AP English Literature
24 September 2012
“Modern Love,” a poetic sequence by George Meredith, describes a skeptical opinion on the idea of modern love. Meredith’s devastating tone, complex similes and metaphors, and dark imagery convey a sad and regretful outlook on the love of this time.
“Modern Love” is riddled with a tone full of regret and heartache, making this modern love seem more like the opposite of love. The speaker says “she wept with waking eyes” and her “strange low sobs” were “strangled mute.” The words describing this woman are full of grief, full of “vain regret.” Her husband is painfully aware of his wife’s sadness, through her reaction to “his hand’s light quiver by her head” and her sobs that were “dreadfully venomous to him.” The speaker’s worried tone shows how much the husband wishes for his wife to be happy, but his actions of loving care and cautiousness do nothing to quell her tears. This makes modern love seem hopeless and full of despair for both the man and his distraught wife.
Use of intense simile and metaphor throughout “Modern Love” also demonstrates a grim view on the concept of modern love. The muffled cries of the wife are called “little gaping snakes” showing how afraid and vulnerable the husband is to them. The man’s wife has a “Giant heart of Memory and Tears” which shows the heavy, almost useless organ that the wife carries around within her, empty of love, only able to remember the sadness to which she has been subjected to. Then, the husband and wife are said to be “like sculpture effigies” in their “common bed,” lying “stone-still.” Instead of two lovers talking to each other and loving each other in their bed, a place shared between the two of them, they are “moveless” and silent. This makes modern love seem empty of joy, empty of companionship, and devoid of love.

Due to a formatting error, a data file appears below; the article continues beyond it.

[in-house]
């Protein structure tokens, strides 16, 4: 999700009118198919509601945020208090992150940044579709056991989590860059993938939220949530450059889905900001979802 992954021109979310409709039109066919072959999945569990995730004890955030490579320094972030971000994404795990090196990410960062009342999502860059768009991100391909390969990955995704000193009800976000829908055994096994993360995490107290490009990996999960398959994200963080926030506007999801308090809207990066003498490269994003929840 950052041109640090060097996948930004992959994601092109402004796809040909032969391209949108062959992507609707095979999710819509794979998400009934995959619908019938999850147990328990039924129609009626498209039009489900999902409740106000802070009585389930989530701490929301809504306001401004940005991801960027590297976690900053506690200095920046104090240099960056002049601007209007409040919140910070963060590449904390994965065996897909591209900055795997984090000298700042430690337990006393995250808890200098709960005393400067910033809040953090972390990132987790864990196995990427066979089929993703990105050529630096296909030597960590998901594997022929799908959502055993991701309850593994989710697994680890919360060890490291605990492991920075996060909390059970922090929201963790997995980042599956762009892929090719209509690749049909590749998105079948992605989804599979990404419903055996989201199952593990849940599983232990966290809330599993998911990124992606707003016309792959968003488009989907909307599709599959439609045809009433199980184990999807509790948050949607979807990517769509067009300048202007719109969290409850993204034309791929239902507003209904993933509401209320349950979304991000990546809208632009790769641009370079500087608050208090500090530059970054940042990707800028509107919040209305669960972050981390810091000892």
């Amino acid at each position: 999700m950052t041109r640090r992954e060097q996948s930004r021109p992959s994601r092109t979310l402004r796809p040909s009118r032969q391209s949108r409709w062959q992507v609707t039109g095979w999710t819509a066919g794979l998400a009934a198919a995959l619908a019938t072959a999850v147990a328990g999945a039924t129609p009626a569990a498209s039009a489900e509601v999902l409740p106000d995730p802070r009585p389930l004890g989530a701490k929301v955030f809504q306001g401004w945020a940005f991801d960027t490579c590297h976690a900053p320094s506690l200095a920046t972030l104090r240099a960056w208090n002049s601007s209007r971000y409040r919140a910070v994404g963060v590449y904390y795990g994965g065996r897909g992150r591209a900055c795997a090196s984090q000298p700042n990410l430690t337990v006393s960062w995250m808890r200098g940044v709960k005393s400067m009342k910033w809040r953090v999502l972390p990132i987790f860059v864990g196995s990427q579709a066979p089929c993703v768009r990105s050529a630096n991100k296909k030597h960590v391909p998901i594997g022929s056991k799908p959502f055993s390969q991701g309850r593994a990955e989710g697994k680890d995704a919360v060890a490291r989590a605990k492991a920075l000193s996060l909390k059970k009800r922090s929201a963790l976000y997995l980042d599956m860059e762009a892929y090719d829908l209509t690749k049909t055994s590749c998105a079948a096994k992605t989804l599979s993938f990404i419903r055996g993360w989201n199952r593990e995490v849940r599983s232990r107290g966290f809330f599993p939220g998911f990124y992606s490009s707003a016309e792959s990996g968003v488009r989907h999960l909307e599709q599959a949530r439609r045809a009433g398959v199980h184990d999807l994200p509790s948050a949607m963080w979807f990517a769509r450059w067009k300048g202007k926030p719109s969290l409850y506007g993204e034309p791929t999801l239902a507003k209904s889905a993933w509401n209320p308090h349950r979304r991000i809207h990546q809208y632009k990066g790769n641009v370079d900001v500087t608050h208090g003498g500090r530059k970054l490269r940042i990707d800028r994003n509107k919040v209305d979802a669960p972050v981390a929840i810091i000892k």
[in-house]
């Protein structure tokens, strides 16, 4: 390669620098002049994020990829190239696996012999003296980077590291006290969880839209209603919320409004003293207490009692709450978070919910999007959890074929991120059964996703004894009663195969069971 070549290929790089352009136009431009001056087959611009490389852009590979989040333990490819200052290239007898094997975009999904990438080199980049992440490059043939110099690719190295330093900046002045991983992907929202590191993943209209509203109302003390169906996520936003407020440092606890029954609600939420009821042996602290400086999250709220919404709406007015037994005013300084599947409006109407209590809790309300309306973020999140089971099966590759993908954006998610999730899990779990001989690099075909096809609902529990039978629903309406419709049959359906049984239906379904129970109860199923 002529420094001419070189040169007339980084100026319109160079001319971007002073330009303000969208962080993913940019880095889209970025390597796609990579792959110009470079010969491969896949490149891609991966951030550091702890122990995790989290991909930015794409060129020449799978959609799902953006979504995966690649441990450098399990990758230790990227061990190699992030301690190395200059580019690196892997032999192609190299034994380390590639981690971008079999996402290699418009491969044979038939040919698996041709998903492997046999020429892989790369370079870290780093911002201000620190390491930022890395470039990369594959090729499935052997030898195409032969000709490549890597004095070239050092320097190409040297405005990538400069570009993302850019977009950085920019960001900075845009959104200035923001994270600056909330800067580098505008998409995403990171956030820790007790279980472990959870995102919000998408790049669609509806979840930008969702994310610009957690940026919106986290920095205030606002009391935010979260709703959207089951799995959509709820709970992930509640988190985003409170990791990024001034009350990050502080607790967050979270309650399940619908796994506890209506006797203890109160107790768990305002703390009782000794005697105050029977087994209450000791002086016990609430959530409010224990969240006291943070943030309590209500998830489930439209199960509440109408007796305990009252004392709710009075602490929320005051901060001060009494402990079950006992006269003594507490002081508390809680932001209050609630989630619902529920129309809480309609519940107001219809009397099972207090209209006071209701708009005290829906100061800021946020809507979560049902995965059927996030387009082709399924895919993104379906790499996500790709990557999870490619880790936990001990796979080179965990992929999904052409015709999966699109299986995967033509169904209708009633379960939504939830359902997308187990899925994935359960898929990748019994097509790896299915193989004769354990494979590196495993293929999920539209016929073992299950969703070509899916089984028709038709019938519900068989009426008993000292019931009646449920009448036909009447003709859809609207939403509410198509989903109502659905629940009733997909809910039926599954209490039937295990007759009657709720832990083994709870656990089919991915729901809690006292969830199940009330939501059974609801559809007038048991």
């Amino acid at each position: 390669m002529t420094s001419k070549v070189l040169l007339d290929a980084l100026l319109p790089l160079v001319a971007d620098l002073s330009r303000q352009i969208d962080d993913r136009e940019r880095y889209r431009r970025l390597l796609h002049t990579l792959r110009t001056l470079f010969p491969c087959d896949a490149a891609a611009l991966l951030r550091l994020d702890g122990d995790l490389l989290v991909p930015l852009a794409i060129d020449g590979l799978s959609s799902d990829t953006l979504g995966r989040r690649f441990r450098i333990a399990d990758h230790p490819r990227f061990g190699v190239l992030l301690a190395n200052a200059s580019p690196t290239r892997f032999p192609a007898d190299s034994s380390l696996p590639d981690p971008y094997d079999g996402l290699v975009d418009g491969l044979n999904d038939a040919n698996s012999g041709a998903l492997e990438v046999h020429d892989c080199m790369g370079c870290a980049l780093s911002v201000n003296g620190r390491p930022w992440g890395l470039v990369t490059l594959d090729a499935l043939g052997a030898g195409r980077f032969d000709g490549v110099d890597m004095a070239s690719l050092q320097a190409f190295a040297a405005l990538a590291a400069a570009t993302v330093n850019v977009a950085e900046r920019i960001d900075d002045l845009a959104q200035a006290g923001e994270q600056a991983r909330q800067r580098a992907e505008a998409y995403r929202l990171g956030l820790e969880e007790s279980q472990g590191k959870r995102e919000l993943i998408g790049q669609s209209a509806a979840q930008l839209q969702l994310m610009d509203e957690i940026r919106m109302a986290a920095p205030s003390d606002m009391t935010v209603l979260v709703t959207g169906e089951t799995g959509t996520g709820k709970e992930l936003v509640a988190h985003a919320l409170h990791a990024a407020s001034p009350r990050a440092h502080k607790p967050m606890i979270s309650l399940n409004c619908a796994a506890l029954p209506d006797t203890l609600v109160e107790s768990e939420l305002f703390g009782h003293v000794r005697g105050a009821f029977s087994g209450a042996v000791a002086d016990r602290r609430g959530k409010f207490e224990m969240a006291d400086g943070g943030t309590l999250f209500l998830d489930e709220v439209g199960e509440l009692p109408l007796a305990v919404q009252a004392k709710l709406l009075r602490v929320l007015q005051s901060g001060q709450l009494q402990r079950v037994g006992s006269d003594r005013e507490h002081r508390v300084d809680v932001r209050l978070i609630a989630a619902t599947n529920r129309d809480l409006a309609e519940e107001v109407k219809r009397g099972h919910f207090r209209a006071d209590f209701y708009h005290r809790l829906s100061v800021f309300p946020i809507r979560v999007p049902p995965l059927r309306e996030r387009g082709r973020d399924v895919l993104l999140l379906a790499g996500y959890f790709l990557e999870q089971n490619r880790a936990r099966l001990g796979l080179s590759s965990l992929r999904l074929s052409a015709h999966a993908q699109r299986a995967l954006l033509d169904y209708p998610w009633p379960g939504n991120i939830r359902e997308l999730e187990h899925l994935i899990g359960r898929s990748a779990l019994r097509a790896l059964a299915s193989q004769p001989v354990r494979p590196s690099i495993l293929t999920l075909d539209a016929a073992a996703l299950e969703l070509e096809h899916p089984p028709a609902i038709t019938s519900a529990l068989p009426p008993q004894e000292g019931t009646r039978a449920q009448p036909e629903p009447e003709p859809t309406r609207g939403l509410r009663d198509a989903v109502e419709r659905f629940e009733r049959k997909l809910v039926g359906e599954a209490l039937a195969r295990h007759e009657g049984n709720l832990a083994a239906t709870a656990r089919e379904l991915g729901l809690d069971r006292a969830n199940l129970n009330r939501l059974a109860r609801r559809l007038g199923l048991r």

“Modern Love” also utilizes imagery to portray the sadness and tension of modern love. The...
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